‘All those traditional shops and the trams and canals and all that. Bloody horrible day out, that was.’
‘I liked it. You had a face like thunder all day. Dad kept taking pictures of you, remember? Really wound you up.’
‘Anyway, I bet this is like that for them,’ Tom said. ‘Like stepping back into the history books.’
‘You might be right. They’re going to show more on TV soon, apparently.’
‘Can’t wait,’ he mumbled sarcastically.
‘Yeah, apparently they’ve got loads of new footage coming. You can’t help wondering what it’s going to be like.’
‘No, seriously, I bet it’ll all be white and sterile like in the movies. All Star Trek, you know. They’ll have everything there at the flick of a switch. They probably don’t even need to flick switches, just think about whatever it is they’re after and it’ll be there.’
‘You reckon? Don’t forget they turned up in that bloody big black ship. There was nothing sleek and sterile about that.’
‘It was a mining ship, remember?’
‘That’s as maybe. And it broke down, don’t forget. They might—’
‘Seriously, though,’ Rob interrupted, cutting across him, ‘I’ve been wondering how close their technology is to our science-fiction. I mean, do you think we got anything right, or were all our books and movies completely off the mark? Serious question, Tom, do you think we…’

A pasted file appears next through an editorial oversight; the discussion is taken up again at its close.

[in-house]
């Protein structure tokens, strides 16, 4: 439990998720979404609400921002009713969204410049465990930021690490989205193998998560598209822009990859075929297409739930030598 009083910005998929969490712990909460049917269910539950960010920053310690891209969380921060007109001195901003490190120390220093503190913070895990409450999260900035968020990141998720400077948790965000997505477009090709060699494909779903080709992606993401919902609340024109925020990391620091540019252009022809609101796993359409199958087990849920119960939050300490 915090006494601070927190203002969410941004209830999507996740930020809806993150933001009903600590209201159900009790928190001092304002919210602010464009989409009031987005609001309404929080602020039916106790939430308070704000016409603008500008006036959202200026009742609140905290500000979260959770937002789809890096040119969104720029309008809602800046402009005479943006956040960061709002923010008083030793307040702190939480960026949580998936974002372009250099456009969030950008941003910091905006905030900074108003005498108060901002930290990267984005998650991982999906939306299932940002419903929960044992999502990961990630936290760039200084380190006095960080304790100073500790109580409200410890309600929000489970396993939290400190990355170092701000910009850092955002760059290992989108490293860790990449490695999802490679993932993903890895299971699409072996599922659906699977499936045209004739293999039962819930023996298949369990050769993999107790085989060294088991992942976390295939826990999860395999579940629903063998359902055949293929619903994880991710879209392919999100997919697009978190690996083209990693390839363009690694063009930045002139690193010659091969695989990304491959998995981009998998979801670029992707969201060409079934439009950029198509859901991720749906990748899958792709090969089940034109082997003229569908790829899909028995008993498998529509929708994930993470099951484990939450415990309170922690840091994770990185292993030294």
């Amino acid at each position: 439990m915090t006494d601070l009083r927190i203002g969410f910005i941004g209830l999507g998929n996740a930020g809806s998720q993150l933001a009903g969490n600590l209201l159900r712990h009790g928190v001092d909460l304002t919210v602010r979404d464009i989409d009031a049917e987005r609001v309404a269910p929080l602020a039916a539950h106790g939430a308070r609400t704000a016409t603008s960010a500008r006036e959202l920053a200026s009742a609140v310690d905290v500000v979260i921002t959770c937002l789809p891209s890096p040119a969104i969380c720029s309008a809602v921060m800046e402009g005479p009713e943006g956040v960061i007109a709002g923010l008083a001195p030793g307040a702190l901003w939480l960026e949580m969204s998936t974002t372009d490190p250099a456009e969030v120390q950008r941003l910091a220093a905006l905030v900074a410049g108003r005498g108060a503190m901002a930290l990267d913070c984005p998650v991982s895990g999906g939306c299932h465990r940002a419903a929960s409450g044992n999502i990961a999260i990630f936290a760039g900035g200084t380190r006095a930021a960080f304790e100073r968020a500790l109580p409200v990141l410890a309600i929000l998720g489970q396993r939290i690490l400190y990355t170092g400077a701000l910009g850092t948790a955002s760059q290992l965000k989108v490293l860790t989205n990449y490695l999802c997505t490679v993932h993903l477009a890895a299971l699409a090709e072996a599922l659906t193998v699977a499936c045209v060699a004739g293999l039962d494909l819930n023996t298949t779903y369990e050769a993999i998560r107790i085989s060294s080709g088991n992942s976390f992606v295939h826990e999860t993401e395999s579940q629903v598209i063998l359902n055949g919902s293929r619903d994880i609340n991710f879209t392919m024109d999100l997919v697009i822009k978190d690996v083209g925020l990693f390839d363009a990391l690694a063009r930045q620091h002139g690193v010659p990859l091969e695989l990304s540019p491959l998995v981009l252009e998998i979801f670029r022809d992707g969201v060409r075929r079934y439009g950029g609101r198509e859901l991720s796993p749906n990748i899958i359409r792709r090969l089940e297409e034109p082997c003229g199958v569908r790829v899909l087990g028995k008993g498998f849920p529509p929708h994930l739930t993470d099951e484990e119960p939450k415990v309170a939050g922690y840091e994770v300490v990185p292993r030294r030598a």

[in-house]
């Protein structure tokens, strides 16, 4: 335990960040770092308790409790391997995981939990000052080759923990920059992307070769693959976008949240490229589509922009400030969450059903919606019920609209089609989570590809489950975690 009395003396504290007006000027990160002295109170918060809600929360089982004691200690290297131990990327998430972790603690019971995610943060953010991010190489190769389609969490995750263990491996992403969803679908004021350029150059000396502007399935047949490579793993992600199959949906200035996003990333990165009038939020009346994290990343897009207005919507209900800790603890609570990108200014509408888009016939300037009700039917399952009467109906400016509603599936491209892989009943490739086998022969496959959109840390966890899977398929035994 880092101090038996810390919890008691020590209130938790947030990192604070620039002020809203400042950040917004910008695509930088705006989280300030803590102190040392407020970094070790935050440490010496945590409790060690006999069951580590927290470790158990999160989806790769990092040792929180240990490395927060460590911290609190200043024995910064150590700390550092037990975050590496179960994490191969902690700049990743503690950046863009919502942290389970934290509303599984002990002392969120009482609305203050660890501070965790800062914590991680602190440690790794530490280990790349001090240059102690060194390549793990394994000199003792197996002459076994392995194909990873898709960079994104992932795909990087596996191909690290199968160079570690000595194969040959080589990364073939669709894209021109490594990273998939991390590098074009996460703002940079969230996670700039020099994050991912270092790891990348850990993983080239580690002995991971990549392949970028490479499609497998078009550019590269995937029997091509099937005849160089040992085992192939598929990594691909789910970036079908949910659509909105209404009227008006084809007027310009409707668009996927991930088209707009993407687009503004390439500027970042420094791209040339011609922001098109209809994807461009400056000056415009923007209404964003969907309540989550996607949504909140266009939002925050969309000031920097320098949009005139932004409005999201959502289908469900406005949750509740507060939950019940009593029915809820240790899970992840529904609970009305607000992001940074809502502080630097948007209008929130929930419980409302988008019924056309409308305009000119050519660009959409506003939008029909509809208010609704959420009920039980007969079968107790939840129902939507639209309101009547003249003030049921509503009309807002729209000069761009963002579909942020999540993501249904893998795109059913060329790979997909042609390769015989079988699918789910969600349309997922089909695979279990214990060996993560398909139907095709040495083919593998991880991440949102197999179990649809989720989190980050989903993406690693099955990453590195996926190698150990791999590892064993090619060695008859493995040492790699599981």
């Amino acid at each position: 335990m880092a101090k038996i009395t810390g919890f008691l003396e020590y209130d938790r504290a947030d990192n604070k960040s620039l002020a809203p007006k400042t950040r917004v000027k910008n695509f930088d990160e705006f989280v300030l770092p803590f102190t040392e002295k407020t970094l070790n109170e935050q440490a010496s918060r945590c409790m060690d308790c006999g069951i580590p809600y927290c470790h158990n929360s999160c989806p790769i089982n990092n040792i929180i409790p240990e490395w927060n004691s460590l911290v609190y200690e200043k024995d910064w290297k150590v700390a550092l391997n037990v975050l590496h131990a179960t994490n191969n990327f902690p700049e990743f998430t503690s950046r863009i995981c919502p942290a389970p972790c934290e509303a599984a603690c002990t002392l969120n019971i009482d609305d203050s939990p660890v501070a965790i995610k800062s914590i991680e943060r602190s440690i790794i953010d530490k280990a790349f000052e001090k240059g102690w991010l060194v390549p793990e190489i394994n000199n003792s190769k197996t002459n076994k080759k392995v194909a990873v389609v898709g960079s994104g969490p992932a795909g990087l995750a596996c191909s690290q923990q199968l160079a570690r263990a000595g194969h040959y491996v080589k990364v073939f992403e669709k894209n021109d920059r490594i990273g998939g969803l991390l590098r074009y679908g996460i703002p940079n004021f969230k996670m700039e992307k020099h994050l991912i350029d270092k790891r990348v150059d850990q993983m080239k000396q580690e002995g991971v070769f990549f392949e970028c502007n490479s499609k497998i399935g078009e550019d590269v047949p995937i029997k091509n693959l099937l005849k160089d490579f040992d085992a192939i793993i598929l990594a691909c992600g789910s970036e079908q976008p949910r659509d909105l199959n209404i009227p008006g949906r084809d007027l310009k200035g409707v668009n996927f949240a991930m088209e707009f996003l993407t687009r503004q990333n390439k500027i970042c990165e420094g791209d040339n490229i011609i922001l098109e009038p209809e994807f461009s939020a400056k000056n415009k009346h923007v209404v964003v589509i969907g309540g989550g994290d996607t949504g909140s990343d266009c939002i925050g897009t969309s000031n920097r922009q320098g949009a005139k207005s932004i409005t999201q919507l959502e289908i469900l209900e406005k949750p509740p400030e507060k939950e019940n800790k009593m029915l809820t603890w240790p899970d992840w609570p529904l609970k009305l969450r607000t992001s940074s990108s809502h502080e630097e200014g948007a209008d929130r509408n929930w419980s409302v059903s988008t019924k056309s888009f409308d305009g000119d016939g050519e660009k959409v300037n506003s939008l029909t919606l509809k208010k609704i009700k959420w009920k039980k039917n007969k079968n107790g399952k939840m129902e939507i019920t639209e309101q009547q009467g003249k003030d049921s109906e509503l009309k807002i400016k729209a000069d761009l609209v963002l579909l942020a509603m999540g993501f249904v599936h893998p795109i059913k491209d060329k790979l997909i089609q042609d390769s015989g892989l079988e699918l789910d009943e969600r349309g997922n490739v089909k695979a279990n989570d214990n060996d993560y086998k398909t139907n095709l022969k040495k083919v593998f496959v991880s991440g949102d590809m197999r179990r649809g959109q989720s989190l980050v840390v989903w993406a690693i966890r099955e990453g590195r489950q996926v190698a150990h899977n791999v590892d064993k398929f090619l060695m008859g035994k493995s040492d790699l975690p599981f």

Rob’s voice trailed away. He stood up and threw away the rest of his burger.
‘You okay, mate?’ Tom asked, concerned. Rob started walking away, then he broke into a run. Almost as an afterthought, he turned back and gestured for his brother to follow.
‘What is it?’
‘What do you think it is?’
Tom stood up and saw that a great mass of people was coming down the street towards them. The TV reporter and her team suddenly burst into life. Still finishing his food, he ran after Rob.
‘Fucking hell,’ Rob gasped excitedly. ‘This is it!’
He wound his way through the furthest advanced members of the crowd, but it was already obvious they were going to struggle to see anything.